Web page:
AI has already been applied to an array of business and personal uses. Here are some that may come as a surprise to you. (AI for pest control, anyone?)

John Edwards, Technology Journalist & Author

February 16, 2024

4 Min Read
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It's widely believed that AI's potential has only reached the Commodore 64 stage. In other words, the best is yet to come.

As the technology gains momentum, innovation is flourishing, with new applications seemingly limited to only its users' imagination. Consider the following five examples that show how AI will continue to surprise and transform both personal and business activities.

1. Personalized teaching

AI can augment and accelerate the way individuals acquire knowledge and skills by fine-tuning educational experiences to the specific needs, learning styles, and multiple intelligences of each learner, says Paul McDonagh-Smith, senior lecturer of IT at MIT's Sloan School of Management, via an email interview. "AI can employ advanced algorithms to customize educational content and feedback based on a student's unique profile and progress, leading to better educational outcomes," he explains. "This innovative application of AI has the potential to revolutionize education by making it more tailored, engaging, and accessible to learners of all backgrounds and abilities."

2. Idea generation

AI systems like GPT-3 can generate novel concepts and suggestions by analyzing large amounts of text data. "This can help spark new ideas for products, services, and business models that humans may not have thought of on their own," says Scott Lard, general manager and partner at IS&T, an information systems technology search and contingency staffing firm, via email.

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What makes this approach useful is that AI systems can consider far more possibilities and variations than a single human mind, Lard explains. "By analyzing thousands of existing ideas, it can provide fresh perspectives and out-of-the-box thinking that helps organizations innovate."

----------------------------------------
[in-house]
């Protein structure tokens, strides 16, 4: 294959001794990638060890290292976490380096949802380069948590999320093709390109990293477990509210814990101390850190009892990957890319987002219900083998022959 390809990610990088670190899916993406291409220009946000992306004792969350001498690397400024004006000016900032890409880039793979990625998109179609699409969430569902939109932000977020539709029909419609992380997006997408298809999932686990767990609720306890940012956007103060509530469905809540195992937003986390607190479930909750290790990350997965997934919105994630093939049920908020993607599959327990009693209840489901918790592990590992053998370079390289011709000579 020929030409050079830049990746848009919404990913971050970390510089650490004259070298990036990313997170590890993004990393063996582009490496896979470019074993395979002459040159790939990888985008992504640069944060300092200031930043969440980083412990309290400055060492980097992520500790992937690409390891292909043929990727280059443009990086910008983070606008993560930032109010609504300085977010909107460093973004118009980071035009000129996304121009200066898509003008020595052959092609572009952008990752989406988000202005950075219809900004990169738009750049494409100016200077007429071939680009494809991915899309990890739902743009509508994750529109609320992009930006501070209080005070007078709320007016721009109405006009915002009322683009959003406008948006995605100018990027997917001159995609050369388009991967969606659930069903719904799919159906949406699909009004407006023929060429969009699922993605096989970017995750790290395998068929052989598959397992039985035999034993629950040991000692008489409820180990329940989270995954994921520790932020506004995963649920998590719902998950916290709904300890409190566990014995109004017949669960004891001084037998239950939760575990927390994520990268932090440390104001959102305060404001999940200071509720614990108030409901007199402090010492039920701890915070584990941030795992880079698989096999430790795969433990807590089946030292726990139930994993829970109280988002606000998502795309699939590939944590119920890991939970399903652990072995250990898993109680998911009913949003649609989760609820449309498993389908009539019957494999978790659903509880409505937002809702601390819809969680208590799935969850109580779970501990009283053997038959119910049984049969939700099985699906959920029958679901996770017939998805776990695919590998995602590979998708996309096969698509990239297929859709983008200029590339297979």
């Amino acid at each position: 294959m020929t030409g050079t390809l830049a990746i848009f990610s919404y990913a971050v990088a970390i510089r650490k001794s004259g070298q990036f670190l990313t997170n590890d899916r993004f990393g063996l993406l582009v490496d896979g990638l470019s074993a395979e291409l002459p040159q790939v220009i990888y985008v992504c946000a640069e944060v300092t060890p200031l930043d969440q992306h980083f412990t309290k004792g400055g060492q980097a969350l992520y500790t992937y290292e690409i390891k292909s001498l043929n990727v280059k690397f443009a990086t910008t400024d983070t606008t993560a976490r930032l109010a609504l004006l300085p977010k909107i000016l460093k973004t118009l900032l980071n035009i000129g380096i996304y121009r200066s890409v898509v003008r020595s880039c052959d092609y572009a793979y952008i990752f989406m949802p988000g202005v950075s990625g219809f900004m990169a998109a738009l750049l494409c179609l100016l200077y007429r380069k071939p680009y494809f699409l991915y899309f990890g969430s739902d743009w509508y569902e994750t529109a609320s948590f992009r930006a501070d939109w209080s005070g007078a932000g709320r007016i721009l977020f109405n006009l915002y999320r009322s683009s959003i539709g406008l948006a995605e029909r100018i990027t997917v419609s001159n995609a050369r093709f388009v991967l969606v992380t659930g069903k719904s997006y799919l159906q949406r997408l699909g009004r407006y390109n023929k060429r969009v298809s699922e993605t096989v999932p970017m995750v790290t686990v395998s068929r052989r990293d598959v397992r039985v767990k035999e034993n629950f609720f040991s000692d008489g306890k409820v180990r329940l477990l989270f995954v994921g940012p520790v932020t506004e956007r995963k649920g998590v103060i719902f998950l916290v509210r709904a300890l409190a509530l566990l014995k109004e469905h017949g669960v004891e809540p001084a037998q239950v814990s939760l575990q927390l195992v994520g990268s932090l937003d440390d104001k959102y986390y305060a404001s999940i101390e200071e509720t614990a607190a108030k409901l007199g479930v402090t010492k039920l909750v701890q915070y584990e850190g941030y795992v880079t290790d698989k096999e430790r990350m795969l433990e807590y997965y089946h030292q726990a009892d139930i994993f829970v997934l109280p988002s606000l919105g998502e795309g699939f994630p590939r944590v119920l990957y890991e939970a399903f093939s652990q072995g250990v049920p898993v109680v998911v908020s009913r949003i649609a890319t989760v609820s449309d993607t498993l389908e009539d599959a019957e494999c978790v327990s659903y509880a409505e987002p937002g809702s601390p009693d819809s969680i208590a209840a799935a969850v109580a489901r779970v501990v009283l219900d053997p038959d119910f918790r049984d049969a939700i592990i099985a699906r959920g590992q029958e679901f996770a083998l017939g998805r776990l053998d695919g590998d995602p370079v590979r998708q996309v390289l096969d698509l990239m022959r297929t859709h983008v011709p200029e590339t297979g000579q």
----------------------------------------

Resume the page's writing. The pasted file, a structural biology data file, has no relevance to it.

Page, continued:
Lard suggests the best way to get started with AI-enabled idea generation is to simply ask an AI model open-ended questions about potential new ideas and concepts within a specific industry or focus area. Give the AI system as much relevant context as possible to narrow the results, he advises. Then review the generated ideas to see which offer the most potential to explore further. "You can then iterate the process by refining your questions and context to produce even better results over time."

3. Mental health support

By providing a continuous and non-judgmental presence, AI can help address the escalating demand for mental health support, says Siraj M A, director of data and analytics at project engineering firm Experion Technologies, in an email interview.

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Virtual companions, powered by AI, can deliver personalized interventions tailored to individual needs and preferences, Siraj explains. "These AI entities go beyond mere assistance; they can collect and analyze data over time, unraveling patterns crucial for a deeper comprehension of ... mental health."

When used appropriately, AI-driven virtual therapists could surmount geographical constraints, democratizing mental health care globally, Siraj says. "Such solutions could ensure timely support, especially for those facing barriers due to location or a limited mental health infrastructure."